Technology First Look

Self-driving cars still seem scary to most Americans

One year ago, a AAA survey found that three-quarters of Americans fear self-driving cars. A survey this year shows the exact same thing.

An Uber car in driverless mode waits in traffic during a test drive in San Francisco, Dec. 13, 2016.
Eric Risberg/AP/File
|
Caption

With so much money, technology, and competition gearing up in the budding self-driving car industry, it's easy to get the impression that autonomous vehicles are coming, and soon. But despite the advances in technology, a new survey from the American Automobile Association (AAA) seems to indicate that Americans aren’t quite ready to let the car take the wheel – at least, not yet.

The AAA survey found that 78 percent of US drivers reported feeling afraid to ride in a self-driving vehicle. Only 19 percent said they would trust the vehicle, and 4 percent said they were unsure.

Those are less-than-encouraging results for the industry, which has been growing in size in recent years. A number of companies have jumped on the self-driving bandwagon, including Google, Uber, Lyft, and several traditional automotive manufacturers.

"A great race towards autonomy is underway and companies are vying to introduce the first driverless cars to our roadways," Greg Brannon, AAA's director of Automotive Engineering and Industry Relations, said in a statement. "However, while U.S. drivers are eager to buy vehicles equipped with autonomous technology, they continue to fear a fully self-driving vehicle."

In another survey conducted by AAA in 2016, the results were almost the same – in that year, more than three-quarters of Americans also reported that they would feel unsafe in a fully self-driving car. 

This continuing reluctance to embrace fully autonomous vehicles will be a significant obstacle for the industry to overcome. While many crashes today are caused by human error, most Americans feel that the technology just isn't ready to take the place of a human driver. As The Christian Science Monitor reported in February:

The National Safety Council, a nonprofit organization, said Wednesday that an estimated 40,000 Americans died from traffic accidents in 2016, a 6 percent jump from the previous year. That number, which makes 2016 the deadliest year on US roads in nearly a decade, underscores the need for rapid adoption of new automotive safety technologies, NSC said. While carmakers and industry experts hope the push for such technologies could lead to a mass adoption of autonomous cars, urban planning experts say a full embrace of the autonomous future might take longer to realize, as it faces higher hurdles in costs and policy.

Though Americans did drive more last year, as gas prices remained low, the top three causes pushing the rise in fatalities were speeding, alcohol, and distractions, according to Deborah Hersman, NSC president and chief executive officer. She adds that these safety concerns, because of drivers' bad decision-making, could be improved by newly-developed technologies, such as blind-spot monitoring and lane departure warning.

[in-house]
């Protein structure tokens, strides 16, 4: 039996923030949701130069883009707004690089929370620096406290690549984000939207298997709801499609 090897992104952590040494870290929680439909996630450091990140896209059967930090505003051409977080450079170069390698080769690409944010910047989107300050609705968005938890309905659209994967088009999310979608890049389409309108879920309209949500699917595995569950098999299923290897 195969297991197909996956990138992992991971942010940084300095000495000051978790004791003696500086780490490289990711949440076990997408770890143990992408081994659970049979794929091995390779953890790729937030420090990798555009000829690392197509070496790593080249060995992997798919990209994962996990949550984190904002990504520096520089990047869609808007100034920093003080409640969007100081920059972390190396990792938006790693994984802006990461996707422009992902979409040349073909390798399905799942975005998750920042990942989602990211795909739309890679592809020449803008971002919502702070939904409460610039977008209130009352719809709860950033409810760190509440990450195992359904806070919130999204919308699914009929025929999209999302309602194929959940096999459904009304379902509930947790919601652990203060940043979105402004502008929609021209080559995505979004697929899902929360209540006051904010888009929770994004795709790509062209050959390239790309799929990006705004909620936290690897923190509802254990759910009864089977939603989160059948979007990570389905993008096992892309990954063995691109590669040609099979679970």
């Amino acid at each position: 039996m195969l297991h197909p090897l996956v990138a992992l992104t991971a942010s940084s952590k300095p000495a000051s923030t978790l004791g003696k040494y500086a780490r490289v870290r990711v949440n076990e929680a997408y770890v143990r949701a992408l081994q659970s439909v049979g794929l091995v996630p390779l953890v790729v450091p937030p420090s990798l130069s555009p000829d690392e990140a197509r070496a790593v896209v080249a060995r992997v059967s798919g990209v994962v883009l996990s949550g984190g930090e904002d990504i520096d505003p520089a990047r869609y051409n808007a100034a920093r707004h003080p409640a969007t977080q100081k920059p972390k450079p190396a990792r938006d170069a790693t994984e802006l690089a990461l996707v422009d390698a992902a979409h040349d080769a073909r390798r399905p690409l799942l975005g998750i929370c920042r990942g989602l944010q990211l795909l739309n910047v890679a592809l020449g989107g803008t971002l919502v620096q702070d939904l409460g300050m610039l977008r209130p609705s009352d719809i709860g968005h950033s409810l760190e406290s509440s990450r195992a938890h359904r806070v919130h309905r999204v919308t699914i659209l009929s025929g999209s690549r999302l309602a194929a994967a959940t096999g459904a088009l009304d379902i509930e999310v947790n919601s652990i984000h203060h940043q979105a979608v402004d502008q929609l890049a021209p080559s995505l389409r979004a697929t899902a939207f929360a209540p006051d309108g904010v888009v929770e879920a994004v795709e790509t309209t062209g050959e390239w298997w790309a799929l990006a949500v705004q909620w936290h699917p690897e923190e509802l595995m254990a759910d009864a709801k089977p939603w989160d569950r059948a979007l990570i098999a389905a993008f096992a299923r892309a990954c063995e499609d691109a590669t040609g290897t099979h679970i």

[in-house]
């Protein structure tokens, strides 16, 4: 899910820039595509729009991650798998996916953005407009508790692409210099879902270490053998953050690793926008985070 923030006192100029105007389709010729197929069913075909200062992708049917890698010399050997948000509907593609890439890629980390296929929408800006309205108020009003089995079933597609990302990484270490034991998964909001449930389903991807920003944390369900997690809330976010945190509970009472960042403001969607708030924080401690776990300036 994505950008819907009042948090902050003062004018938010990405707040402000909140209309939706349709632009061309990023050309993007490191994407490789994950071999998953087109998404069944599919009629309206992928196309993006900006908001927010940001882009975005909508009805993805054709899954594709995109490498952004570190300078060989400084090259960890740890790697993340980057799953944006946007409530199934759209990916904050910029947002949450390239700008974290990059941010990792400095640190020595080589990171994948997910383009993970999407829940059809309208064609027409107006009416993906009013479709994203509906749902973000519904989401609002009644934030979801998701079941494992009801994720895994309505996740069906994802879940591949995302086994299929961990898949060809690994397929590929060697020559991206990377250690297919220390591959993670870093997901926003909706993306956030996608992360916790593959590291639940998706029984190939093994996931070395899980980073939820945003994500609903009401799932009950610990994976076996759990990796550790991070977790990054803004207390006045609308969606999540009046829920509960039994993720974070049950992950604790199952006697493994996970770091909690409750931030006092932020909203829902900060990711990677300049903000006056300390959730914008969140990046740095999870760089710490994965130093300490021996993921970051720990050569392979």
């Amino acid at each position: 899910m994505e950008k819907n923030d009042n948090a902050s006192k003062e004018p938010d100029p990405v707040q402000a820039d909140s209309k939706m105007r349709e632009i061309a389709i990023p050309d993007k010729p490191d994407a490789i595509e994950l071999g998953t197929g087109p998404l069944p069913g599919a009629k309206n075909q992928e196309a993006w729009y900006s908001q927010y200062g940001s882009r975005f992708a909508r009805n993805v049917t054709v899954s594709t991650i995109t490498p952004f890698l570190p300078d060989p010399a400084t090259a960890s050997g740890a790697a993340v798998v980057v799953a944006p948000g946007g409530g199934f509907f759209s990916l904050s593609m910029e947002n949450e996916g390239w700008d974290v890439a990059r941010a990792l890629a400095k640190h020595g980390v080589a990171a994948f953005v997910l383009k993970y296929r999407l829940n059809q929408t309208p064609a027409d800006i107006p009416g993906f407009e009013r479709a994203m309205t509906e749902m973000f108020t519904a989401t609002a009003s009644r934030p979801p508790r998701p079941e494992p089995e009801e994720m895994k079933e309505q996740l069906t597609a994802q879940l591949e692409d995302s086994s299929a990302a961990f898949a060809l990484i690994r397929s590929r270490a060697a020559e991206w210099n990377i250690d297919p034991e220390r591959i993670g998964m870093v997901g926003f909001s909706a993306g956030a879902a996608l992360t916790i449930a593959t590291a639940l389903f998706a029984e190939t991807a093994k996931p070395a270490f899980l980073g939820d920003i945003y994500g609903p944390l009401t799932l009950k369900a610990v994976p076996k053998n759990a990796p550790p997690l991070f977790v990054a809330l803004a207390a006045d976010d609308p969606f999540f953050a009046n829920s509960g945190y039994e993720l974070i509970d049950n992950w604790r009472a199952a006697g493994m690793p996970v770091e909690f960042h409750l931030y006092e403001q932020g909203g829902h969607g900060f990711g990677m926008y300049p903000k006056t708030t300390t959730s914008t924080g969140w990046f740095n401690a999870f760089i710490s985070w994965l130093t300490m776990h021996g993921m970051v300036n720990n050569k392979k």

In October, together with the Department of Transportation's National Highway Traffic Safety Administration and two other agencies, the NSC announced the "Road to Zero Initiative," setting an ambitious goal of zero traffic deaths by 2046. With a $1 million grant, the NSC hopes to build a coalition that includes "develop[ing] a zero-traffic-deaths scenario through strategic deployment of self-driving cars." 

But while Americans may not be ready for fully self-driving vehicles yet, a majority (59 percent) are interested in having certain autonomous features, such as emergency braking and self-parking technology in their cars, according to AAA.

"U.S. drivers may experience the driver assistance technologies in their cars today and feel they don't work consistently enough to replace a human driver – and they’re correct," said Mr. Brannon. "While these technologies will continue to improve over time, it’s important that consumers understand that today's systems require your eyes on the road and your hands on the wheel."

Much of the interest in autonomous technology for cars falls along generational lines. The survey found that 70 percent of Millennials surveyed wanted autonomous features, while only 54 percent of Gen-Xers and 51 percent of Baby Boomers were interested. Similarly, Baby Boomers were the most likely to feel afraid of riding in a self-driving vehicle (85 percent), with Generation X coming in at 75 percent and Millennials at 73. Women were also more likely to be afraid of riding in an autonomous vehicle (85 percent) compared to men (69 percent).

In order to assuage public fears, AAA stressed that the self-driving industry will need to realize the importance of a gradual transition to autonomy for vehicles in order for ordinary people to accept them in the coming years.

"Every year, we lose approximately 35,000 people on America’s roadways, most as a result of human error," said Jill Ingrassia, AAA’s managing director of Government Relations and Traffic Safety. "Connected and automated vehicle technologies have the potential to dramatically reduce this number, and automakers, government agencies and safety organizations like AAA must continue working together to ensure that these new vehicles are safely tested and deployed."

of 5 free articles this month > Get unlimited free articles
You've read 5 of 5 free articles

Sign up for a one month free trial.

Get unlimited access to CSMonitor.com for one month.

( No credit card required. )

( Or, learn about our Subscription options )